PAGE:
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Cedar Grove Vets

If your pet is having any form of surgery we appreciate that this can be a stressful time. Most of us are pet owners ourselves and share your concerns.

Here is some general information to help you if your pet is booked into our hospital for surgery. If you need any further information, please speak to the vet handling your pet's case.  Alternatively you can call us on 02890 798457

Preparing Your Pet For Surgery

Cats and Dogs

Do withhold food for at least 8 hours prior to admission if requested to do so.  Please keep your cat indoors during the night.

Do allow free access to water until your pet is admitted.

Do allow your pet the opportunity to empty bowels and bladder on the morning of admission prior to your appointment.

 

Exotics, Birds and Small Mammals

Do not withhold food or water (for any period prior to admission).

Do let the vet or veterinary nurse know what your pet normally eats and bring a small bag with you if possible.

Do bring its normal cage if appropriate.

 

Admissions

Upon arrival, please book your pet in at the hospital reception desk.  We accept hospital admissions between 8.30am and 9.30am on the day of your pet's procedure/surgery

 

Leaving the Clinic

After your pet has recovered from their anaesthetic you should receive a call from the veterinary surgeon or ward nurse to update you and to make a discharge appointment for laterthat day. Your pet will be discharged as soon as the case veterinary surgeon feels that their condition is stable enough for them to come home.

Occasionally after longer or more involved surgical procedures or in elderly or juvenile patients your animal may be required to stay in the hospital. This is to ensure that the best post-operative care and any pain relief that is required can be provided to your animal and will usually be discussed with you prior to admission.

You will have a discharge appointment with a vet or a nurse and feel free to ask any questions you have at this time. You should be provided with a discharge sheet outlining exercise, diet, medication and wound management instructions at this time. You should be provided with any medication they require and you may be given a recovery diet to feed them for the next 48 hours. An appointment should be made at this time for their post-operative check-up within the next week.

Most animals will be subdued or sleepy for the first 24 hours after anaesthesia and this is normal. Some animals, particularly older animals make take a few days until they are fully back to normal. It is important to allow them to rest during this period and keep other animals and children away from them.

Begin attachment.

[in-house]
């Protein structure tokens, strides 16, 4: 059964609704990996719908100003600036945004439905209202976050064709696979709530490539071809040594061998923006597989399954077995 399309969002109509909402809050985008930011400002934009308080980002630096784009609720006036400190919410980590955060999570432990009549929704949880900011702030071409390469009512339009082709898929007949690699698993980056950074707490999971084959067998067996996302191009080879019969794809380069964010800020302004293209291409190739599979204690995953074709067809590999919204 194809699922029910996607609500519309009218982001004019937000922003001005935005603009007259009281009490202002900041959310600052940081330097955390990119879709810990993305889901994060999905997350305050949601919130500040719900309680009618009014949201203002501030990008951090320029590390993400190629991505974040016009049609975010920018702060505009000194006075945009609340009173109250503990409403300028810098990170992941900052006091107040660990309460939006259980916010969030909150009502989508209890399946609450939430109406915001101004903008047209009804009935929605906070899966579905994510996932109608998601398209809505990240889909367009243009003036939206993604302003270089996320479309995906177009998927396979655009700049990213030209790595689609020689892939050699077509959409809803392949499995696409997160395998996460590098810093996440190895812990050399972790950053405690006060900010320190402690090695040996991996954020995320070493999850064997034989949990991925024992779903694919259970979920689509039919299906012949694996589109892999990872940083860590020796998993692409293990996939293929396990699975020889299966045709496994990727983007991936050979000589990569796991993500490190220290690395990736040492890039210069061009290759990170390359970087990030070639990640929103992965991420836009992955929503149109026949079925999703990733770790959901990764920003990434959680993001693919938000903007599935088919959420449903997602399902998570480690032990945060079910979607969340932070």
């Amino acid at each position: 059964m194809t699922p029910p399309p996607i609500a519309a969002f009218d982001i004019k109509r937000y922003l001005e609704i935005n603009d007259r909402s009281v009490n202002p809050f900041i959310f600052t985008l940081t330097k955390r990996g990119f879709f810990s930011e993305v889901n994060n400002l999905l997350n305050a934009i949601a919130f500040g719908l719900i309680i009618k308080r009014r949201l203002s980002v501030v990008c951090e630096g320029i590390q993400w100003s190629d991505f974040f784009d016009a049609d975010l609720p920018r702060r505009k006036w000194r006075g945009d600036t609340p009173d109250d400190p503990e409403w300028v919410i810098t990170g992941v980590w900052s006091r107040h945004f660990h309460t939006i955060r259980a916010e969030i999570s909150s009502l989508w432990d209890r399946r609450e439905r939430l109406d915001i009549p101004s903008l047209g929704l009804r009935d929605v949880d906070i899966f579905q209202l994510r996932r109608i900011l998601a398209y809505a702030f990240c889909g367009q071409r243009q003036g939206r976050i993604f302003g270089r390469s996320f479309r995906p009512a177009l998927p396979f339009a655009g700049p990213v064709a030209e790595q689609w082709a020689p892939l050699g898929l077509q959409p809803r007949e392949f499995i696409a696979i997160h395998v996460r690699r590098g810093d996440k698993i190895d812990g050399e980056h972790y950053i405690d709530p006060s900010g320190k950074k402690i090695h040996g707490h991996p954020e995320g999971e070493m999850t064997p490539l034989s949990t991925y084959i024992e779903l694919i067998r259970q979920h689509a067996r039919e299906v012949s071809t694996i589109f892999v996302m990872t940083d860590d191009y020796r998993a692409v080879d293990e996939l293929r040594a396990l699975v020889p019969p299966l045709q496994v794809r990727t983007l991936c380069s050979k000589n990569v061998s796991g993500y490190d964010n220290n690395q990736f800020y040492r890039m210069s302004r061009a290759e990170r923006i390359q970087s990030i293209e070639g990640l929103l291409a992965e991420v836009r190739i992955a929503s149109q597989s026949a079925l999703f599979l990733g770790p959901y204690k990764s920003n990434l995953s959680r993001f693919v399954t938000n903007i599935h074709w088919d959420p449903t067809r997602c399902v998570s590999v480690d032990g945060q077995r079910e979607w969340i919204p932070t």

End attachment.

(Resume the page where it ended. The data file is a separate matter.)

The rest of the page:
If you have any concerns during this recovery period then contact us immediately on 02890 798457

 

Post-Operative Care

 

Most animals will be subdued or sleepy for the first 24 hours after general anaesthesia or sedation and this is normal. Some animals, particularly older ones may take a few days until they are fully back to normal. It is important to allow them to rest during this period and keep other animals and children away from them.

Your pet will have a clipped area on their leg where the intravenous catheter was placed and also a clipped area around any incisions. Some animals can develop irritation where the hair has been removed and may lick excessively. If this is occurring please bring them back to see us so that we can provide something to ease the symptoms.

The incision may have staples, sutures, invisible sutures or a dressing covering it. It is important that your pet does not interfere with this incision as they can remove sutures by licking or chewing and they will introduce bacteria from their mouth into the incision making infection likely. If your animal has a dressing or bandage, you will be provided with a sheet explaining how to care for this. Exercise will be restricted during the recovery period and most animals after surgery will have to rest for at least 10 days. Postoperative wound checks will be performed at 7 days for all routine procedures and more frequently for other operations. These are to check that your pet has recovered fully from the procedure and that the incision has healed properly.

You animal will be offered a small meal in hospital and as some animals develop an upset stomach after an anaesthetic, we feed them a bland prescription diet and advise that you continue this at home for 48 hours after surgery. A nutritional assessment will be made of your pet and appropriate recommendations made on discharge

Any medication that your animal requires will be given to you at discharge. Details of this will be outlined on your discharge sheet, but please ask us if it is not clear what they require.